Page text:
Evil money-grabbing thieves
Pathomation is a for-profit company. We pride ourselves in offering various commercial products. Over the years, we’ve developed a comprehensive software platform for digital pathology and virtual microscopy. This platform consists of various components, which can be purchased, rented, or even licensed.
We strive to contribute to the Open Source community where we can. Some of our developers get referenced occasionally in papers, and our SDKs are publicly available through GitHub. On occasion, we contribute to Open Source projects ourselves.
Occasionally, people also ask us about where to find sample slides.
A great inventory of publicly available whole slide images can be found at both OpenSlide and the OMERO project:
What else do you need?
Oh yes, a way to actually read these data!
Reading WSI data
There are two well established Open Source projects for WSI data and virtual microscopy:
- https://www.openmicroscopy.org (OMERO / BioFormats)
As you’re getting started adding digital pathology features to your own software, there are other routes to explore, too:
- Work with slide scanner vendors
- Adapt or translate code from BioFormats
- Adapt or translate code from OpenSlide
All of these have downsides however:
- Scanner vendors: You can start negotiating with any particular scanner vendor to adapt their proprietary SDK. Congrats; after months of lobbying work, you’ll have the (rather unpleasant) job of tasking one of your engineers to incorporate a new arcane DLL into your code, for a single framework (so expect to repeat this process over and over again for the next couple of years as your platform gains broader adoption)
- Bioformats: is open source, so you could learn from their code and translate parts of it into your own. You can try it at least. Bioformats is a Java stack. If you can integrate that directly, you’re lucky. You could possibly transcribe the original Java-code to your own platform of course (C#, C++, Python, Rust, Haskell, Martian…). Same thing here: you’ll have the (still rather unpleasant, IMHO) task of tasking one of your engineers to actually do all of this, for a single file format (and again expect to repeat this process over and over again for the next couple of years as your platform gains broader adoption)
- OpenSlide: lots of support, lots of bindings, but a bit outdated (limited file format support), limited functionality (not a server, no concept of “tiles”, …), and not adapted for today’s regulatory environment (GAMP, CE-IVD(R), 21CFR.11, …).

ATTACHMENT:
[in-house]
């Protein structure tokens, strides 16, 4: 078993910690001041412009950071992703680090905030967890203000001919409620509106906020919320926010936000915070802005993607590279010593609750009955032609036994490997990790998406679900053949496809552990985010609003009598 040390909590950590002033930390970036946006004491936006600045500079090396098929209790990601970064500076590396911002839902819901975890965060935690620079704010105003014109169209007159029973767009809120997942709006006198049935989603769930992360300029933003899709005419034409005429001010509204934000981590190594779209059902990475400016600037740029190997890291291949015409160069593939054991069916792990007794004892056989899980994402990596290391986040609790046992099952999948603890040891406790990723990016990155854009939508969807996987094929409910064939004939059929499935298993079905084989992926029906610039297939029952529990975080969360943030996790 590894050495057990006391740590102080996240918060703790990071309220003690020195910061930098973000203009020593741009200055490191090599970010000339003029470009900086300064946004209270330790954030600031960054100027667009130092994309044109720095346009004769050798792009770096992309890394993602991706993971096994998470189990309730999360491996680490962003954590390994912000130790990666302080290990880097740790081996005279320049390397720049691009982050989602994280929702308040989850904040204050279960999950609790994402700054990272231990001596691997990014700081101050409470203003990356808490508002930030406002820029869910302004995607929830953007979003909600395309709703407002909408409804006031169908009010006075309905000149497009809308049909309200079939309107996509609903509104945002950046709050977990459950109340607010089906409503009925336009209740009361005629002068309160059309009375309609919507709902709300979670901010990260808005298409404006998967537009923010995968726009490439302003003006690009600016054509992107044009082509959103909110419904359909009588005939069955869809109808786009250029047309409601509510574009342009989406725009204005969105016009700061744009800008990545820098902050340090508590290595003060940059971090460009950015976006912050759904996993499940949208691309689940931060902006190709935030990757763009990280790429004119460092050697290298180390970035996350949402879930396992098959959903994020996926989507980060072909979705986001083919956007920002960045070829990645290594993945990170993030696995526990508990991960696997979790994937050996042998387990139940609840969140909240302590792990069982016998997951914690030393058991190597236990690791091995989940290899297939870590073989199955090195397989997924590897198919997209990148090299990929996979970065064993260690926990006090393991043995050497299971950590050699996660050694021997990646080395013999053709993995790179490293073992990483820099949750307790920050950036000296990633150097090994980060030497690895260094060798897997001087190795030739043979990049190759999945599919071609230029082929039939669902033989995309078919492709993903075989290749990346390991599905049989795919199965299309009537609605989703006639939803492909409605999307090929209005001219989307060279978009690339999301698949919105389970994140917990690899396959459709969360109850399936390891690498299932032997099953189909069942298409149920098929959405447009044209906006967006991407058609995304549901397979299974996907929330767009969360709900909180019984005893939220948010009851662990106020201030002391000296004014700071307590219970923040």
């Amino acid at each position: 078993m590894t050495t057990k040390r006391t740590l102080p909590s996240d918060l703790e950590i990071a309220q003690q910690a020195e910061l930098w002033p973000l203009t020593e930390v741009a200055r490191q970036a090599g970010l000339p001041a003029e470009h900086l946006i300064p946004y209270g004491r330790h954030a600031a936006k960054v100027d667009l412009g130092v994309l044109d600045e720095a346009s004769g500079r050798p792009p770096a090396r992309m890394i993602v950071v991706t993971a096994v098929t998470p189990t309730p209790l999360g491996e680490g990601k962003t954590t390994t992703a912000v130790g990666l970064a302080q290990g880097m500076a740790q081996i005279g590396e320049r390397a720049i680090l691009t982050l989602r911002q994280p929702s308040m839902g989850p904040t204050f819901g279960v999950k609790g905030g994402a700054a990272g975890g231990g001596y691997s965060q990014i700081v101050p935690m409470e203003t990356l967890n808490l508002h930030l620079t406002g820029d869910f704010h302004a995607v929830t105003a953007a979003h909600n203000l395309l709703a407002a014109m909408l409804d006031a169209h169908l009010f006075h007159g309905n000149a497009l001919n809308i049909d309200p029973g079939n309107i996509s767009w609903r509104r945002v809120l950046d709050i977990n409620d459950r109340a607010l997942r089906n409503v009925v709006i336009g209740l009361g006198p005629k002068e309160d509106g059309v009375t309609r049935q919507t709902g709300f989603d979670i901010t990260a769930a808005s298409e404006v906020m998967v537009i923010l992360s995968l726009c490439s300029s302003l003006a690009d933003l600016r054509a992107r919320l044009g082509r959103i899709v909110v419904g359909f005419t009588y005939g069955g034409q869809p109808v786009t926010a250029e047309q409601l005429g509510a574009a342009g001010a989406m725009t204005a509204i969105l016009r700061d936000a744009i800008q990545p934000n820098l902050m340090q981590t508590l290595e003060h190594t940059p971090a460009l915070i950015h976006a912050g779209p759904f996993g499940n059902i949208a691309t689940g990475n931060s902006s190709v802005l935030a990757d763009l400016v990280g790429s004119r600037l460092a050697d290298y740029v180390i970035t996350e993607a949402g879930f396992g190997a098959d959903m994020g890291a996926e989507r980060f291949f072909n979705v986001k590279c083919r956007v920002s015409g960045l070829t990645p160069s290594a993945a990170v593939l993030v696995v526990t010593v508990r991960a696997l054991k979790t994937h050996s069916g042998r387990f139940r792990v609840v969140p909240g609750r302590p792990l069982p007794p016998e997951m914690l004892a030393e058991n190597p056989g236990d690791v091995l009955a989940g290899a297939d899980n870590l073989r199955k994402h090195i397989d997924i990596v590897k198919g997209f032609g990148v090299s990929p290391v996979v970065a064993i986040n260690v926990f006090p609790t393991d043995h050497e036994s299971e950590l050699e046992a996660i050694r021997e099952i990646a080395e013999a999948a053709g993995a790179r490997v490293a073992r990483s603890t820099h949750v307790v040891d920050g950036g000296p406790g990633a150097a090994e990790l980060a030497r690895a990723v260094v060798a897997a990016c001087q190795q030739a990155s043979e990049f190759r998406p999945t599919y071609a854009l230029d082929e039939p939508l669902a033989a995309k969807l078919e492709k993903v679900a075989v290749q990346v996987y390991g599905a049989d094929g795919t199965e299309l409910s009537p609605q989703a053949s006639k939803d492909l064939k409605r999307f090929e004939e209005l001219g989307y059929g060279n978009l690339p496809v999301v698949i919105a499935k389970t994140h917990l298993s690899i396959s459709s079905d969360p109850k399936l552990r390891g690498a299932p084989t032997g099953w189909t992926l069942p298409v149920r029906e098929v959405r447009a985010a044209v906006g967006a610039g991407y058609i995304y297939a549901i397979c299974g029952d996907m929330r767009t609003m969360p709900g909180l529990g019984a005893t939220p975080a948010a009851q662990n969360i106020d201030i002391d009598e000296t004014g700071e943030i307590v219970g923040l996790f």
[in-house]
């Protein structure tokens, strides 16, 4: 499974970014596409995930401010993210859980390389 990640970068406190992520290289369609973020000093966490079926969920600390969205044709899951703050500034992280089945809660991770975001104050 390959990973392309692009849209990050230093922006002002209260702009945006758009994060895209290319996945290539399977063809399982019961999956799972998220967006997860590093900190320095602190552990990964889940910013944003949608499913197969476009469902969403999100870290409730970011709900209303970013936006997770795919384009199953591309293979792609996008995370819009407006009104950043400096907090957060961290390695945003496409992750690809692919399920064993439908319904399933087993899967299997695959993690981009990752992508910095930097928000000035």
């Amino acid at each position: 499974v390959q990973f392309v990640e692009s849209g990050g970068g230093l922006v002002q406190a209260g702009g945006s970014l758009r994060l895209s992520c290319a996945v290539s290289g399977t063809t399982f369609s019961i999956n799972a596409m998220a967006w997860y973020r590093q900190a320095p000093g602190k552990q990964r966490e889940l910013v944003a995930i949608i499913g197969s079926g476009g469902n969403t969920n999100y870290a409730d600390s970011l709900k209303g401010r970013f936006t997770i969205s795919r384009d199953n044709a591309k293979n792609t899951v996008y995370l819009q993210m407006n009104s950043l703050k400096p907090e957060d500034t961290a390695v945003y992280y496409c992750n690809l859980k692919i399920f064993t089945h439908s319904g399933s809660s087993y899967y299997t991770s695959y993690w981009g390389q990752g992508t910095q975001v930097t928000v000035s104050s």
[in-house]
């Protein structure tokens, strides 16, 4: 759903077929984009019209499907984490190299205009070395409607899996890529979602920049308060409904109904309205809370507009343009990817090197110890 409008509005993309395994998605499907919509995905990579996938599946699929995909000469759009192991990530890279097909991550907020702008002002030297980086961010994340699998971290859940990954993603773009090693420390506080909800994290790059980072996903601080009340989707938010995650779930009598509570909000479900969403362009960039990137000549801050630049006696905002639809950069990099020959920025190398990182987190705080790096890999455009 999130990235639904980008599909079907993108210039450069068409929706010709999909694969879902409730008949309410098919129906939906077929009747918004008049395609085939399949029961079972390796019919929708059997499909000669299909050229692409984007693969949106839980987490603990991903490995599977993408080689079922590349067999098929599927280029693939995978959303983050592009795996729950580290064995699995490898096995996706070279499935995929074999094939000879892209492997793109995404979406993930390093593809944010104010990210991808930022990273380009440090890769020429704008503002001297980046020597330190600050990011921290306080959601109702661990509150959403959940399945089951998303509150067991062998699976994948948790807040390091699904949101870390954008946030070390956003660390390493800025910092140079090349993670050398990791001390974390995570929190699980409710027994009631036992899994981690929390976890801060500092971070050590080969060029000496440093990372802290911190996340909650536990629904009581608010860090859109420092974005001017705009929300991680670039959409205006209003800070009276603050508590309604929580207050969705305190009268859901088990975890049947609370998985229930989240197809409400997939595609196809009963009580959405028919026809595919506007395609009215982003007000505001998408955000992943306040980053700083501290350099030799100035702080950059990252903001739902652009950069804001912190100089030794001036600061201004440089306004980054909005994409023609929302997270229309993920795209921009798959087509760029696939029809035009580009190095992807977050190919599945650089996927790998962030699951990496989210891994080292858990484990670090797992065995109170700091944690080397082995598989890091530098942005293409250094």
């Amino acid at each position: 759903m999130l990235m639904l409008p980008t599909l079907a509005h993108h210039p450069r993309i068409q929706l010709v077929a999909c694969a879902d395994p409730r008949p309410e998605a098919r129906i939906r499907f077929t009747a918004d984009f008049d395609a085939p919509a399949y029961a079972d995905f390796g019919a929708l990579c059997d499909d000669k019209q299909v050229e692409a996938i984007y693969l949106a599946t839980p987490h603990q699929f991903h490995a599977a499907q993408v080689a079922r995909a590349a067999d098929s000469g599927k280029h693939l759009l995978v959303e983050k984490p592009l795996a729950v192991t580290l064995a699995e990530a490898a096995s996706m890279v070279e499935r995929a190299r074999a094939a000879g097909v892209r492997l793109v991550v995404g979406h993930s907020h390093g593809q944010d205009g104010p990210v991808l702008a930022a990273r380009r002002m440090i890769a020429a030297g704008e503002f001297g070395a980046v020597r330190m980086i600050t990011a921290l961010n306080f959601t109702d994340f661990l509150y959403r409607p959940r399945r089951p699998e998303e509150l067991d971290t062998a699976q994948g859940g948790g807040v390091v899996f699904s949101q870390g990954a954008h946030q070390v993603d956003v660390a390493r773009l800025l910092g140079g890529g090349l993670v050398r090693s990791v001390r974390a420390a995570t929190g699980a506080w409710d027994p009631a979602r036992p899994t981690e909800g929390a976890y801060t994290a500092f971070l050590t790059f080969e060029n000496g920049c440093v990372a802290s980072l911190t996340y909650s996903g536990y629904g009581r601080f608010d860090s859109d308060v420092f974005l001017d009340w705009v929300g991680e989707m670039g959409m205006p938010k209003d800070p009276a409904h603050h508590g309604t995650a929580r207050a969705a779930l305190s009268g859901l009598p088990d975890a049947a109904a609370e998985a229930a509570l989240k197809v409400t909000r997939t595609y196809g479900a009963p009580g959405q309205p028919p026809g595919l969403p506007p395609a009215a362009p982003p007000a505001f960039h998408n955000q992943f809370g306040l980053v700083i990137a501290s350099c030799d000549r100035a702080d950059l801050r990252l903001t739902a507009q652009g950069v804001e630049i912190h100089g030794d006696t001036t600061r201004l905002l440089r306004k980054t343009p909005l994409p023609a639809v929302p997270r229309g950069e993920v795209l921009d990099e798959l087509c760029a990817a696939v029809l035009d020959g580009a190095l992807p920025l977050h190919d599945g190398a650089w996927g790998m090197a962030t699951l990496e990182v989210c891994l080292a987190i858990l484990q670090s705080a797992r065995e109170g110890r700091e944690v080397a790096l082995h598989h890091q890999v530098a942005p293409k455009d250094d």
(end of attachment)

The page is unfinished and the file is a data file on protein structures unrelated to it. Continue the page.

Of course all of this might change in the future. But as you sit and wait, we are here to help now, and you may already consider what Pathomation has to offer as an alternative:
A central theme in our platform is the PMA.core tile server. A light-weight version of PMA.core is available free of change as PMA.start through https://free.pathomation.com.
PMA.start (and the entire Pathomation software stack by extension) supports any number of native file formats. So, you have to choices to go with here actually:
- Run our DICOMizer tool to convert the MRXS slides into DICOM data; see https://realdata.pathomation.com/wsi-digital-pathology-dicom-wg26/
- Script PMA.start to convert the slides into TIFFs; see our paragraph on libvips at https://realdata.pathomation.com/blur-detection-in-z-stacks/
The advantage of this approach? Once you’re in the DICOM or TIFF world, you’re pretty much independent from any proprietary software vendor. Use Paint.Net to make snapshots of particular Regions of Interest (ROIs), use Photoshop to run a sequence of filters to detect hormone receptors in breast biopsies.
The downside: this doesn’t scale particularly well with large datasets or high throughput.
It is our view then that reading native file formats directly will most likely remain the most efficient way to offer digital pathology services in the foreseeable future.
The hidden cost of free software
Our point with all the above is: free is not free. You can always download free software, but after 10 years I daresay it’s NEVER going to do what you actually need it to do. But you’ll need to invest R&D, write your own unit and integration tests, add additional regulatory and compliance layers, combine development stacks and frameworks (the proverbial round peg in square hole)… Assuming that you have these people in-house, or can find them: these DON’T work for free.
Last but not least, there’s an opportunity cost here as well: again, if you have super-dev-guy/girl; don’t you want him/her to work on the core mission of your company (like saving patients’ lives, or developing awesome eXplainable AI)?
Plan ahead if you can
We’re not against Open Source software. We don’t advocate a radical choice between the two. We think this can be an inclusive and/and story, where both models can live in harmony.
We do think however that in many scenarios, Pathomation is the right (and even the better) course of action from the start. Adapt PMA.start early on in your projects as an individual single user solution. Then, as you learn more and expand the scope of your application, talk to us on how to scale up and how to adapt PMA.core as a tile server in your enterprise architecture or organization.
We can resolve the file format handling problem once and for all _for_ you, so you have more time and energy to focus on your _actual_ application.
Even in the early stages; the limited cost that comes with our commercial solution and proper implementation support hugely outweighs the incurred costs from trying to tackle this middleware problem yourself.